The proscenium was used to create a background to the actorsThe proscenium was used to create a background to the actors

The prestigious seats in the first row were lavishly decorated, and, as in the case with Dorzintes, were even inscribed with the names of their owners. The theatre had also a lodge for high-esteemed visitors, like Emperor Caracalla (198-217) who visited in 214.

The names of the 10 phylai of the city were also written on the rows, so citizen knew where they belonged.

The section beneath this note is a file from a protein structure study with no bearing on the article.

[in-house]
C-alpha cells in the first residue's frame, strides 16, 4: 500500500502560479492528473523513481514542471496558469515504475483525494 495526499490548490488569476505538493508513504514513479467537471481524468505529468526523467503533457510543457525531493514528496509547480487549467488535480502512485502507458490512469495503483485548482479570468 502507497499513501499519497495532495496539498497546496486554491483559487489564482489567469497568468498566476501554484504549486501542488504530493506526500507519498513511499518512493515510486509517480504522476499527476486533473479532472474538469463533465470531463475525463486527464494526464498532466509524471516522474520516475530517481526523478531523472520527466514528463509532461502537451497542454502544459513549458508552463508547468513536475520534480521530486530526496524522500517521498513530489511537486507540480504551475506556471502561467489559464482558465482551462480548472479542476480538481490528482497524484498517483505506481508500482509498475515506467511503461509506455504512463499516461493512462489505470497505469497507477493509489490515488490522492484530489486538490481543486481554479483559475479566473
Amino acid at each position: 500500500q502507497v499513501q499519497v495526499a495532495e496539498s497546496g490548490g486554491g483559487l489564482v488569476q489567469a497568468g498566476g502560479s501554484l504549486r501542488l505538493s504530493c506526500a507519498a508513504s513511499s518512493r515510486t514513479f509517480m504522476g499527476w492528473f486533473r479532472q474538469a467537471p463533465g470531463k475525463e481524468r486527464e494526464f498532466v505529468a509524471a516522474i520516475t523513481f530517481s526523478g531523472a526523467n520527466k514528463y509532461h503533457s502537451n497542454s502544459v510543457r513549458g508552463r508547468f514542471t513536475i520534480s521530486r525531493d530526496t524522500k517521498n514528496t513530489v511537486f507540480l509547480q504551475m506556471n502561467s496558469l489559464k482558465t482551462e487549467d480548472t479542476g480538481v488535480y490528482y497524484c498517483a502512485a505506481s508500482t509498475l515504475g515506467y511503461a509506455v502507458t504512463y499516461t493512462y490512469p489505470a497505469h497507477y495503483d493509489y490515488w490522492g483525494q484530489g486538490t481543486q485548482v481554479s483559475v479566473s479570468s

The theatre was a multifunctional building. It was the likeliest venue for the singing and poetry competitions which were part of the famous Pythian sport games held every four years in Philippopolis. These contests were extremely popular. At the end of the 2nd-the beginning of the 3rd centuries, for example, the poet Maximus of Apamea did not only win the Pythian poetry competition – he had a long record of triumphs outside Philippopolis. The people of Philippopolis loved him so much that he was granted Philippopolis' citizenship and stayed here until his death. He was buried in the city, together with a statue of Apollo, the divine patron of the arts. We know the story of Maximus from his tombstone, discovered in modern Plovdiv.